*Keep the Ticket
This movie is based on a true story about a war veteran and his two friends’ struggles with trying to fit back into civilian life after being deployed in Iraq for almost a year. During their journey of assimilating back to a ‘normal’ lifestyle, they face issues, such as PTSD and learning how to be a part of a family again. Throughout the movie, we get to see each character work through their problems and either end up getting or not getting the help they need before it’s too late for them.
Beforehand, I had only watched part of the trailer, so I did not have too many preconceived notions about what I wanted from this movie or what would even happen in the movie. However, I definitely did not expect it to tug on the heartstrings. My eyes watered up more than a few times and some man tears were shed.
That being said, plot of Thank You for Your Service is predictable at times, yet unpredictable at others. It is written in a way that, for the most part, people have to pay attention so they do not miss something that is important to the overall story or get confused, and I liked that. It forced me to pay attention to it and not check my phone during the film.
Even though the plot is intriguing enough, the dialogue suffers at times, coming off as clunky, sounding like it was written for a movie. Some of the lines were awkward for the actors to say, making the actors seem like they are struggling to say the dialogue. However, the poor dialogue did not take too much from the performances in the movie.
I really enjoyed the performances from the main characters in the movie. Miles Teller and Haley Bennett (wife of Miles Teller’s character) portrayed the characters they were tasked with very well. Each person made me care about each of their characters at different times, even if it did take some time for them to win me over with some of the dialogue they were given.
Even though the movie is written in a way that you have to pay attention so as to not miss anything, there are times when the pacing gets off. Throughout the movie, there are chunks of time where the pace speeds up and it feels like we are bombarded with information so quickly that the movie no longer feels like it’s progressing naturally, but rather it’s being forced to progress. That does make it a relief when it slows back down to a normal, natural pace, though.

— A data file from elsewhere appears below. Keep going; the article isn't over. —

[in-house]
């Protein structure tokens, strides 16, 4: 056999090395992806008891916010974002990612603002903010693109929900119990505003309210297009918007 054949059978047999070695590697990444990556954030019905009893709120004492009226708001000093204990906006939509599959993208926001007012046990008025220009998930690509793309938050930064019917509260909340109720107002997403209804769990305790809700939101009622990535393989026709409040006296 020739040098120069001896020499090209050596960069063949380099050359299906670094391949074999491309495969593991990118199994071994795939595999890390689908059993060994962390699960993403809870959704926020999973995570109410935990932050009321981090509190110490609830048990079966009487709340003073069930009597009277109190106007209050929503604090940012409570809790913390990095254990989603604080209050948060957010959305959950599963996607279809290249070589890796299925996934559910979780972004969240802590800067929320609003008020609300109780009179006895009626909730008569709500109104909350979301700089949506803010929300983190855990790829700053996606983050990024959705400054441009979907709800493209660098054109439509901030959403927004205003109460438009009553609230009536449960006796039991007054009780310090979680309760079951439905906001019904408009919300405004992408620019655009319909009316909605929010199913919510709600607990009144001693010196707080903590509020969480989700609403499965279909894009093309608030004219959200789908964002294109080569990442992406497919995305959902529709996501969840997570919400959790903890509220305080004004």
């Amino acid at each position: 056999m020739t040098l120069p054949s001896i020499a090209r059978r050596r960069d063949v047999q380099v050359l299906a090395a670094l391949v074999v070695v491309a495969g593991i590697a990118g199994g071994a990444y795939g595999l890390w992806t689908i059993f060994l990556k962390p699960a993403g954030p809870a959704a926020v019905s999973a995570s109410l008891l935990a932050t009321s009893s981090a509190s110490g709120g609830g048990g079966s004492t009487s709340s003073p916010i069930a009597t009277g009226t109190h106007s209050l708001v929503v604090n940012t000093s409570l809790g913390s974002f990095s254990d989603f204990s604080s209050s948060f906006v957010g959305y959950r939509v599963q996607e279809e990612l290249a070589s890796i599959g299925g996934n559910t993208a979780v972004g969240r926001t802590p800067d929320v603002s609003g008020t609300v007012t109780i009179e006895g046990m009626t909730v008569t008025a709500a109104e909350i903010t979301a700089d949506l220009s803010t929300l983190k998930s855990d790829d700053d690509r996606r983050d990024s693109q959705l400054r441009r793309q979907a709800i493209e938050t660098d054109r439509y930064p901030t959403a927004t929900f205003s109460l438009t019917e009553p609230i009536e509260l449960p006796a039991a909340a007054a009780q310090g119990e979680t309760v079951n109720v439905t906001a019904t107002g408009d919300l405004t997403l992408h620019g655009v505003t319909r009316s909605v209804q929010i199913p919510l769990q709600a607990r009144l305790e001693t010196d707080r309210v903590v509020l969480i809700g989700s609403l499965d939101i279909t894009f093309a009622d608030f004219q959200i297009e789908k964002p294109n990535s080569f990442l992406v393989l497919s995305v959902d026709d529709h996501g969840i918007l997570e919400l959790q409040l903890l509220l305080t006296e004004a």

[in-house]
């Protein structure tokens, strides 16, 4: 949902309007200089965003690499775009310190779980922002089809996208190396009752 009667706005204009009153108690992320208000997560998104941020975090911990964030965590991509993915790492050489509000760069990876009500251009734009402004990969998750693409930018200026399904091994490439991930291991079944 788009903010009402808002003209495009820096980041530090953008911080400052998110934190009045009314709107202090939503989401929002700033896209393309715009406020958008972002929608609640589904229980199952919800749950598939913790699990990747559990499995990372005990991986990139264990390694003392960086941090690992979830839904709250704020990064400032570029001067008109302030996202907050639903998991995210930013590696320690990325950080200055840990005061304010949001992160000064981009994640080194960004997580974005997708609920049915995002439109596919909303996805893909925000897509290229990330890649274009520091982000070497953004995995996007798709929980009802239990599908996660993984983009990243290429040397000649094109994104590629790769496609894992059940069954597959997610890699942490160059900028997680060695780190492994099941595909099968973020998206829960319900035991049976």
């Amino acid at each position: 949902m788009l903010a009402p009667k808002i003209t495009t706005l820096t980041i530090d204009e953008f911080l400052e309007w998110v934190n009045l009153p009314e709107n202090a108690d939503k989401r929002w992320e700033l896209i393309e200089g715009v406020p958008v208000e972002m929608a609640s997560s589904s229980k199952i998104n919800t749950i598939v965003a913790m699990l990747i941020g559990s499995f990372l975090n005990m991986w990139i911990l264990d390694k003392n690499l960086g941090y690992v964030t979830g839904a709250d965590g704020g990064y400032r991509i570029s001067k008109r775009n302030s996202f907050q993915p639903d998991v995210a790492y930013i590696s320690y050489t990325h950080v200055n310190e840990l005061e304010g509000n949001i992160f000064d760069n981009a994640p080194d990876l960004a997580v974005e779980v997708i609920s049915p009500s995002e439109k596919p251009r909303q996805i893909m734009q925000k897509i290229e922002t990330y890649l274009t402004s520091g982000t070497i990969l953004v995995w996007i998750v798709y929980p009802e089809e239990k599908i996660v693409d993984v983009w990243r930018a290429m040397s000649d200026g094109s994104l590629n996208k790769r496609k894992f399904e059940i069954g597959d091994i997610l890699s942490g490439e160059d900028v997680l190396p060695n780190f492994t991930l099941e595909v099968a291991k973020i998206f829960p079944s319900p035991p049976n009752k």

The movie visually looked good and was filmed in a way to make it feel just like real life, nothing too fancy went on in terms of lighting and cinematography. There was nothing I saw on screen that really blew me away outside of just what was happening with the story or the acting at different points. Because of this, Thank You for Your Service probably will never be nominated for a cinematography award.
Thank You for Your Service has some tougher scenes to get through, whether that is because of the poorer dialogue or because of what is happening on screen emotionally and physically. I had a nice little roller coaster of emotions throughout the movie and I think that is what is meant to happen. This movie is meant to pull at you a little and get you to think about what you are watching and feel for some characters we meet, while not feeling much for others.
In the end, Thank You For Your Service is an emotional movie, based on a true story, that connects you with great characters and good overall story. I am going to say that I will have to keep this ticket.